The Lost Art of the Introduction

0
8269
The Lost Art of the Introduction

Does any artist even say “Hi” anymore? The lost art of the introduction.

Think of a few exceptionally positive introductory experiences you’ve had. What made them special? What made you remember that experience? Pull from those experiences to help you with this dying skill – the lost art of the introduction.

Introduction def.:
a. The action of introducing something
b. A formal presentation of one person to another, in which each is told the other person’s name
c. A person’s first experience of a subject or thing.

Let’s explore some ideas and approaches you can use to get positive results in introducing your music to us.

Start your pitch with a pleasant greeting and a brief note about who you are – and that you’re familiar with our website. However – and this is very important – don’t lie. If you just heard about us, cool. Don’t say you’ve been a long time supporter – especially if what you’re submitting clearly doesn’t fit. Most people can see through that.

Use a similar approach on social media. Building a genuine connection that leaves a positive impression lends itself towards people being more receptive to your pitches. We want to support people that we have connections with – people who understand what we do. Positive first impressions are meaningful. Personal connections give you staying power.

Next, know who you’re submitting to. Simply put, if you’re in the wrong place, a good introduction is not going to save you. You’ll make a poor impression. We get hundreds of music submissions each day. Here is a small sampling of the type of music that arrived in the last few hours:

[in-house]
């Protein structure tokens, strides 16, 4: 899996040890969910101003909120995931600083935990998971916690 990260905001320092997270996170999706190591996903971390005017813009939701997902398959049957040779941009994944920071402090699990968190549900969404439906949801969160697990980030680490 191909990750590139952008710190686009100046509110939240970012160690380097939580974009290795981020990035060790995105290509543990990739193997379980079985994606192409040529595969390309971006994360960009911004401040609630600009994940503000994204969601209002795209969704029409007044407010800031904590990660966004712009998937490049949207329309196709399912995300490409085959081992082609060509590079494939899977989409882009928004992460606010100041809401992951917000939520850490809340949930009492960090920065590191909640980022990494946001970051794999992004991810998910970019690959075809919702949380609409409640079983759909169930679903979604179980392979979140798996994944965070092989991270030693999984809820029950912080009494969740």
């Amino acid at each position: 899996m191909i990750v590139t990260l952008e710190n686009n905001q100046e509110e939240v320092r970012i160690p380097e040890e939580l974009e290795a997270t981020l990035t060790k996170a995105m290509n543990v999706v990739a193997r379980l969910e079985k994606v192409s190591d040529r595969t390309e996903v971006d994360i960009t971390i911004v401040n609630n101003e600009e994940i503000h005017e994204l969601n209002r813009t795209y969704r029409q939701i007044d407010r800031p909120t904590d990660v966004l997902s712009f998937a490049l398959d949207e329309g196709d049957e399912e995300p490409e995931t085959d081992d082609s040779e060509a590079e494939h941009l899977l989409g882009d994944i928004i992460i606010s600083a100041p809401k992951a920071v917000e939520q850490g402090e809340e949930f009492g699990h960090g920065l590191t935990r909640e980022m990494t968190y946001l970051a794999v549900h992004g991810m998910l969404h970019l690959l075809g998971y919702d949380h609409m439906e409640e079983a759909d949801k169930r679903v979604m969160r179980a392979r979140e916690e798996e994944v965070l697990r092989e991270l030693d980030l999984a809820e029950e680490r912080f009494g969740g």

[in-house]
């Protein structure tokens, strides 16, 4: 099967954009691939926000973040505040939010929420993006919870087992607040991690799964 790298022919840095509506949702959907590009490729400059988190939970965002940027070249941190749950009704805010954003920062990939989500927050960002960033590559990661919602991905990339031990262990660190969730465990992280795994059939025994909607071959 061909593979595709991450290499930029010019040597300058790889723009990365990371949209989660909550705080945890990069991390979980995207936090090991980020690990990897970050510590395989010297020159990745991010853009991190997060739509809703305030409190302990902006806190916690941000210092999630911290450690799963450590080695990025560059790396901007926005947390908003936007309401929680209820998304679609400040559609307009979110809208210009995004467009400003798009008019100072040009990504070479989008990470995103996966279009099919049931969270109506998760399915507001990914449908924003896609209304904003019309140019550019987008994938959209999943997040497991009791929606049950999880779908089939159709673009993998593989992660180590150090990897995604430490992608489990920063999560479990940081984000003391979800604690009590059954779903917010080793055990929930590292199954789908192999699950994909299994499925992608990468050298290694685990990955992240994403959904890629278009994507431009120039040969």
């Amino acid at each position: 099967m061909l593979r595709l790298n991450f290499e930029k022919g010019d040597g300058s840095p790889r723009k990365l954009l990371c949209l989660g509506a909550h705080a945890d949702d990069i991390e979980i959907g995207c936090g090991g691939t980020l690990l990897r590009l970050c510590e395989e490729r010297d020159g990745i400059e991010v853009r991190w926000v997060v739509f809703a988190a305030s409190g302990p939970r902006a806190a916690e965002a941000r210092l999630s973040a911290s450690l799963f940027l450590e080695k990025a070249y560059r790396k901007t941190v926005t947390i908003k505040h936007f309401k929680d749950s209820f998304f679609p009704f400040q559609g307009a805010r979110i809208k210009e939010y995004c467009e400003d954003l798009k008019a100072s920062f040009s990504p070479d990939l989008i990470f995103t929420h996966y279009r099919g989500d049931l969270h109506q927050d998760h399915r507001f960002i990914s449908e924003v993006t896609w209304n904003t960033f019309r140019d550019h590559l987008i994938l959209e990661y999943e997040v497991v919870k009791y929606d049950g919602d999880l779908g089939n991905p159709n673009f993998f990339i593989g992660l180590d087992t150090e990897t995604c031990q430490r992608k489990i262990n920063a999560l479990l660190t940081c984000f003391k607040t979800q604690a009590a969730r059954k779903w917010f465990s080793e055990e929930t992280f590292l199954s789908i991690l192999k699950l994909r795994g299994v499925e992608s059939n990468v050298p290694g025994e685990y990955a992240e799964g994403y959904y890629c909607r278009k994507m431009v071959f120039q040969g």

’60s garage rock, synth pop, James Bay performing on Jimmy Fallon, something about Madonna, E-40’s new single, something about a Halloween makeup class in Canada, a Scottish punk band, and quite a few rap songs with explicit content.

We are not the right crowd for these submissions. Think about the lasting impression those artists have made. It’s hard to come back from wasting people’s time. Cast a net to the right places (spots that are covering what you do) and you’re more likely to catch the right opportunities.

Lastly, an important thing to remember about Sphere specifically. We spend time writing up coverage on you. We provide value for you and your career. We are making a choice to support you. If we do, circle back to show appreciation. Share the content. Send a thank you. These things go a long way towards cementing that goodwill you built with the proper introduction.

Have additional questions or a suggestion for a future column? Sound off in the comments or via social media @sphereofhiphop.